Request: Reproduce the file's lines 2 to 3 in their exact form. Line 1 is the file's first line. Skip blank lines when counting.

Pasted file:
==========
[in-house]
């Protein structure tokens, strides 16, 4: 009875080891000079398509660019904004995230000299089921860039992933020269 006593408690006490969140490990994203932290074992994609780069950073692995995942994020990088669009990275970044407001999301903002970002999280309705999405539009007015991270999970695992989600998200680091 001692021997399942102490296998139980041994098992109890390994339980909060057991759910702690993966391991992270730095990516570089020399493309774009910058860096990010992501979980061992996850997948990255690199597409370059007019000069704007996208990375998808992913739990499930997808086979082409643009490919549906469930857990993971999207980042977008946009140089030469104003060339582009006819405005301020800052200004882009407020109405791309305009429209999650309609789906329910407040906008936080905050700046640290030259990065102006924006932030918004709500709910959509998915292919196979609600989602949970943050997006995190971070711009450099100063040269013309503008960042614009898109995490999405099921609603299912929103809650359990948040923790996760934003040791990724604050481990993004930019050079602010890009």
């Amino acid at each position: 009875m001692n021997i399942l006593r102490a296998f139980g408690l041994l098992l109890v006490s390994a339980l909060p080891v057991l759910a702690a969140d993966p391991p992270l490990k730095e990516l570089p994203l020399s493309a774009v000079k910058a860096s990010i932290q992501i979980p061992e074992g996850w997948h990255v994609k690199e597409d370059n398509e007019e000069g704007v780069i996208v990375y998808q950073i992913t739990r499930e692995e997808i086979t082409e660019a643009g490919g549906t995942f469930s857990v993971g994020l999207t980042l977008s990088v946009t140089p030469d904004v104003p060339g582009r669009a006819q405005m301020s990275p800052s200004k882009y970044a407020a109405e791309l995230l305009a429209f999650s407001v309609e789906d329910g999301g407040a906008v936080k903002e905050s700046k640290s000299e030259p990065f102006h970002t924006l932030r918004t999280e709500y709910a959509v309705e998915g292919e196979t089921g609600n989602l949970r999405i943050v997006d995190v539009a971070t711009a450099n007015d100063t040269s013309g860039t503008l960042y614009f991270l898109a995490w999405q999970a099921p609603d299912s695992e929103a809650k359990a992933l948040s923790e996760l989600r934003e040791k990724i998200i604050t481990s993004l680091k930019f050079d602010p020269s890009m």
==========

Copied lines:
């Protein structure tokens, strides 16, 4: 009875080891000079398509660019904004995230000299089921860039992933020269 006593408690006490969140490990994203932290074992994609780069950073692995995942994020990088669009990275970044407001999301903002970002999280309705999405539009007015991270999970695992989600998200680091 001692021997399942102490296998139980041994098992109890390994339980909060057991759910702690993966391991992270730095990516570089020399493309774009910058860096990010992501979980061992996850997948990255690199597409370059007019000069704007996208990375998808992913739990499930997808086979082409643009490919549906469930857990993971999207980042977008946009140089030469104003060339582009006819405005301020800052200004882009407020109405791309305009429209999650309609789906329910407040906008936080905050700046640290030259990065102006924006932030918004709500709910959509998915292919196979609600989602949970943050997006995190971070711009450099100063040269013309503008960042614009898109995490999405099921609603299912929103809650359990948040923790996760934003040791990724604050481990993004930019050079602010890009």
């Amino acid at each position: 009875m001692n021997i399942l006593r102490a296998f139980g408690l041994l098992l109890v006490s390994a339980l909060p080891v057991l759910a702690a969140d993966p391991p992270l490990k730095e990516l570089p994203l020399s493309a774009v000079k910058a860096s990010i932290q992501i979980p061992e074992g996850w997948h990255v994609k690199e597409d370059n398509e007019e000069g704007v780069i996208v990375y998808q950073i992913t739990r499930e692995e997808i086979t082409e660019a643009g490919g549906t995942f469930s857990v993971g994020l999207t980042l977008s990088v946009t140089p030469d904004v104003p060339g582009r669009a006819q405005m301020s990275p800052s200004k882009y970044a407020a109405e791309l995230l305009a429209f999650s407001v309609e789906d329910g999301g407040a906008v936080k903002e905050s700046k640290s000299e030259p990065f102006h970002t924006l932030r918004t999280e709500y709910a959509v309705e998915g292919e196979t089921g609600n989602l949970r999405i943050v997006d995190v539009a971070t711009a450099n007015d100063t040269s013309g860039t503008l960042y614009f991270l898109a995490w999405q999970a099921p609603d299912s695992e929103a809650k359990a992933l948040s923790e996760l989600r934003e040791k990724i998200i604050t481990s993004l680091k930019f050079d602010p020269s890009m």